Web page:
In 1910, the mathematician Srinivasa Ramanujan found several rapidly converging infinite series that can be used to generate a numerical approximation of pi. His series are now the basis for the fastest algorithms currently used to calculate π.

Below are implementations of a function called estimate_pi that uses his formula to compute and return an estimate of pi (an exercise from Chapter 7 of Think Python by Allen Downey).

### Solution in Python

```
import math
def factorial(n):
if n == 0:
return 1
else:
recurse = factorial(n-1)
result = n * recurse
return result
def estimate_pi():
total = 0
k = 0
factor = 2 * math.sqrt(2) / 9801
keep_going = True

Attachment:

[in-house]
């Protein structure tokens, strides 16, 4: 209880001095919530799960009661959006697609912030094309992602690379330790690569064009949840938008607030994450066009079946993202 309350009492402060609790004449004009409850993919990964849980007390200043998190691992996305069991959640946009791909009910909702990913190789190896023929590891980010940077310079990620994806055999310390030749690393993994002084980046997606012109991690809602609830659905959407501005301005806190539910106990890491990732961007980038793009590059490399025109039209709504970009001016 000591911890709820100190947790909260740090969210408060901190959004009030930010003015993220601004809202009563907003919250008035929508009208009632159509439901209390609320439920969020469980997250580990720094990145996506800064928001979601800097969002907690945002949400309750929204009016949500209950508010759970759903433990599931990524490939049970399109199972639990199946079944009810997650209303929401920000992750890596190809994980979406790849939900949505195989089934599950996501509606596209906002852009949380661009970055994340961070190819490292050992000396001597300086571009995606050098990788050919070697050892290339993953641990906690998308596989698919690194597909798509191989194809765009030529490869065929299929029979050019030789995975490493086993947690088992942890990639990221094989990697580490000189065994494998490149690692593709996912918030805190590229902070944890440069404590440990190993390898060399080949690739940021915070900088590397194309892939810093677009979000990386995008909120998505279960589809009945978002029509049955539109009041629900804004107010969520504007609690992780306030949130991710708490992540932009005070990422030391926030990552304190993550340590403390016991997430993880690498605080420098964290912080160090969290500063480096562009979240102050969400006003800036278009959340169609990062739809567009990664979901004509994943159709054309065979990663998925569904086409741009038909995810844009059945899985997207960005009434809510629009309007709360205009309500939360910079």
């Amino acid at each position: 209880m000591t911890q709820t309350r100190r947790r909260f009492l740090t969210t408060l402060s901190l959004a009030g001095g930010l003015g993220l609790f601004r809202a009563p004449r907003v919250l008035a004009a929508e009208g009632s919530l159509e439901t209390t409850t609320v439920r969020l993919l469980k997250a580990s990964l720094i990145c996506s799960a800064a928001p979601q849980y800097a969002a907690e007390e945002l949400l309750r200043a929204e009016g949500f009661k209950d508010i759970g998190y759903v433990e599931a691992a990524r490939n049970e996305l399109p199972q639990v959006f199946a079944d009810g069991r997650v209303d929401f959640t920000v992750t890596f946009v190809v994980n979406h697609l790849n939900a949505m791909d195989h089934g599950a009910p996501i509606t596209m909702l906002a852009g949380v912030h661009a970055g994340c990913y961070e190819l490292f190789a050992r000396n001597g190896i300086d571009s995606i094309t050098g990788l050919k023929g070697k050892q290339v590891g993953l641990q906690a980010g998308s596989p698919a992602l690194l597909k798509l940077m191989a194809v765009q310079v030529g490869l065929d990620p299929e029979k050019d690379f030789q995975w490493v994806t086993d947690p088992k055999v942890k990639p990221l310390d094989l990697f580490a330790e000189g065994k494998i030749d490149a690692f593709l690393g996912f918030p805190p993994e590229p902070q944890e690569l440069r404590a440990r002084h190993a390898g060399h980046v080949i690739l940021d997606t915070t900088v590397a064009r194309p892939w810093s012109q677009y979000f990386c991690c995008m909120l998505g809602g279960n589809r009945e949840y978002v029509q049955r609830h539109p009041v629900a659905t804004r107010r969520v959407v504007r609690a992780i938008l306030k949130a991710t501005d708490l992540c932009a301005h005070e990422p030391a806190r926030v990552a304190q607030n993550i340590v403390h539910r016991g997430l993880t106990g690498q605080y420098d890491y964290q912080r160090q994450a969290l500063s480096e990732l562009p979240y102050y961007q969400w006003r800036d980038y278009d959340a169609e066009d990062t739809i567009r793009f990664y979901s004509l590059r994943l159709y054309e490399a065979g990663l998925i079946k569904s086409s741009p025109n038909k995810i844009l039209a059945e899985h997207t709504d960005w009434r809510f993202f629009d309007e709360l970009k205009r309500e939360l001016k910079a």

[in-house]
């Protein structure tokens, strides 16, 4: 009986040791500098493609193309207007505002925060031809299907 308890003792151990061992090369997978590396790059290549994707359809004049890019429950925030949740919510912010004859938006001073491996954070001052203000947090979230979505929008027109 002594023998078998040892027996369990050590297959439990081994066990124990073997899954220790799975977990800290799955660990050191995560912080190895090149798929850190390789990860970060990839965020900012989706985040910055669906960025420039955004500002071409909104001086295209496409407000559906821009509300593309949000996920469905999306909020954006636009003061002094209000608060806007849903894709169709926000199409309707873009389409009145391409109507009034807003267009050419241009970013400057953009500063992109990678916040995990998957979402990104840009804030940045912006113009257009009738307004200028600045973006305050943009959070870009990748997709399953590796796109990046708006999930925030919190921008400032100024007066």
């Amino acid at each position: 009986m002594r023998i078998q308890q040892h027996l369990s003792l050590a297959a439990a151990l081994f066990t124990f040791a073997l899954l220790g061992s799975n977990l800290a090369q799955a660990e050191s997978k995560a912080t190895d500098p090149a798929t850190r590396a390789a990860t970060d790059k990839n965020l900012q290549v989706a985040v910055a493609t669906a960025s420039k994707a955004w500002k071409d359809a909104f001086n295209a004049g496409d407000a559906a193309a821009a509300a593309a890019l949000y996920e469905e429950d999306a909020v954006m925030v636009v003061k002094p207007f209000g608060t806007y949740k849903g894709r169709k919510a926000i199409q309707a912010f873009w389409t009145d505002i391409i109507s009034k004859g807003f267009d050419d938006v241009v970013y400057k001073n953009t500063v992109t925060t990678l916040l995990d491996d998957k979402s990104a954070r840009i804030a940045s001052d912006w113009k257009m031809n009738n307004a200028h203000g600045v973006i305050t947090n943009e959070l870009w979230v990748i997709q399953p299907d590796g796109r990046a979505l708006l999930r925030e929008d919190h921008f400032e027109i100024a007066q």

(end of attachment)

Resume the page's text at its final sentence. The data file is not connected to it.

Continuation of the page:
while keep_going == True:
numerator = float(factorial(4*k) * (1103 + 26390 * k))
denominator = float(factorial(k)**4) * 396**(4*k)
term = factor * float(numerator/denominator)
total += term
k += 1
if term < 1e-15:
keep_going == False
print "Finished at iteration number", k
break
return 1 / total
print estimate_pi()
```

### Solution in Ruby

```
def factorial(n)
if n == 0
return 1
else
recurse = factorial(n-1)
result = n * recurse
end
return result
end
def estimate_pi
total = 0
k = 0
factor = 2 * Math.sqrt(2) / 9801
keep_going = true
while keep_going == true
numerator = (factorial(4*k).to_f * (1103 + 26390 * k).to_f)
denominator = (factorial(k).to_f**4) * 396**(4*k).to_f
term = factor.to_f * (numerator.to_f/denominator.to_f)
total += term
k += 1
puts term < 1E-15
if term < 1E-15
keep_going == false
puts "Finished at iteration number #{k}"
break
end
end
return 1 / total
end
puts estimate_pi()
```

Outputs:

```
Finished at iteration number 3
3.14159265359
```